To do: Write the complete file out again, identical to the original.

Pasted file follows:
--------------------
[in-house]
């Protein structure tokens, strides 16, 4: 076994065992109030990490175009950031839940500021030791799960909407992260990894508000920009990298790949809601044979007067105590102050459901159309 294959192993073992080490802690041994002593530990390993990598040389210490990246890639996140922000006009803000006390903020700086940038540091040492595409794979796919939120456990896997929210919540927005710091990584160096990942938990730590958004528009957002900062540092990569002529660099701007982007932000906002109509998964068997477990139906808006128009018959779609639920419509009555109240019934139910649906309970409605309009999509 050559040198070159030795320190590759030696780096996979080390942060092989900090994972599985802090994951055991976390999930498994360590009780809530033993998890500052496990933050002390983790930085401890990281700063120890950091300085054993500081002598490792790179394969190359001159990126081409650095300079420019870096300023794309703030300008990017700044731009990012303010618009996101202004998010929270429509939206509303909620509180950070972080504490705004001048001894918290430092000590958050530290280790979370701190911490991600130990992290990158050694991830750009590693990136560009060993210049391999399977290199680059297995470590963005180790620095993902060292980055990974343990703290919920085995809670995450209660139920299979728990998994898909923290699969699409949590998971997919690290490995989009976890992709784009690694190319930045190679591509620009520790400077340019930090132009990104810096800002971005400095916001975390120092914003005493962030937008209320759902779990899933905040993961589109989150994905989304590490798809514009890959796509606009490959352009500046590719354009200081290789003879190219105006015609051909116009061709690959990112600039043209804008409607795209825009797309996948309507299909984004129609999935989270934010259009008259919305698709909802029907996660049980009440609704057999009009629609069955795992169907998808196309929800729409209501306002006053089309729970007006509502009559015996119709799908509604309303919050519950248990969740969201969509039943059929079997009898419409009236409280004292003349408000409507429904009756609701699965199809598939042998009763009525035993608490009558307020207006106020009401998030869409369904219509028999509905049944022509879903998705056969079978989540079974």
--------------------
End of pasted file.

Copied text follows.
[in-house]
């Protein structure tokens, strides 16, 4: 076994065992109030990490175009950031839940500021030791799960909407992260990894508000920009990298790949809601044979007067105590102050459901159309 294959192993073992080490802690041994002593530990390993990598040389210490990246890639996140922000006009803000006390903020700086940038540091040492595409794979796919939120456990896997929210919540927005710091990584160096990942938990730590958004528009957002900062540092990569002529660099701007982007932000906002109509998964068997477990139906808006128009018959779609639920419509009555109240019934139910649906309970409605309009999509 050559040198070159030795320190590759030696780096996979080390942060092989900090994972599985802090994951055991976390999930498994360590009780809530033993998890500052496990933050002390983790930085401890990281700063120890950091300085054993500081002598490792790179394969190359001159990126081409650095300079420019870096300023794309703030300008990017700044731009990012303010618009996101202004998010929270429509939206509303909620509180950070972080504490705004001048001894918290430092000590958050530290280790979370701190911490991600130990992290990158050694991830750009590693990136560009060993210049391999399977290199680059297995470590963005180790620095993902060292980055990974343990703290919920085995809670995450209660139920299979728990998994898909923290699969699409949590998971997919690290490995989009976890992709784009690694190319930045190679591509620009520790400077340019930090132009990104810096800002971005400095916001975390120092914003005493962030937008209320759902779990899933905040993961589109989150994905989304590490798809514009890959796509606009490959352009500046590719354009200081290789003879190219105006015609051909116009061709690959990112600039043209804008409607795209825009797309996948309507299909984004129609999935989270934010259009008259919305698709909802029907996660049980009440609704057999009009629609069955795992169907998808196309929800729409209501306002006053089309729970007006509502009559015996119709799908509604309303919050519950248990969740969201969509039943059929079997009898419409009236409280004292003349408000409507429904009756609701699965199809598939042998009763009525035993608490009558307020207006106020009401998030869409369904219509028999509905049944022509879903998705056969079978989540079974």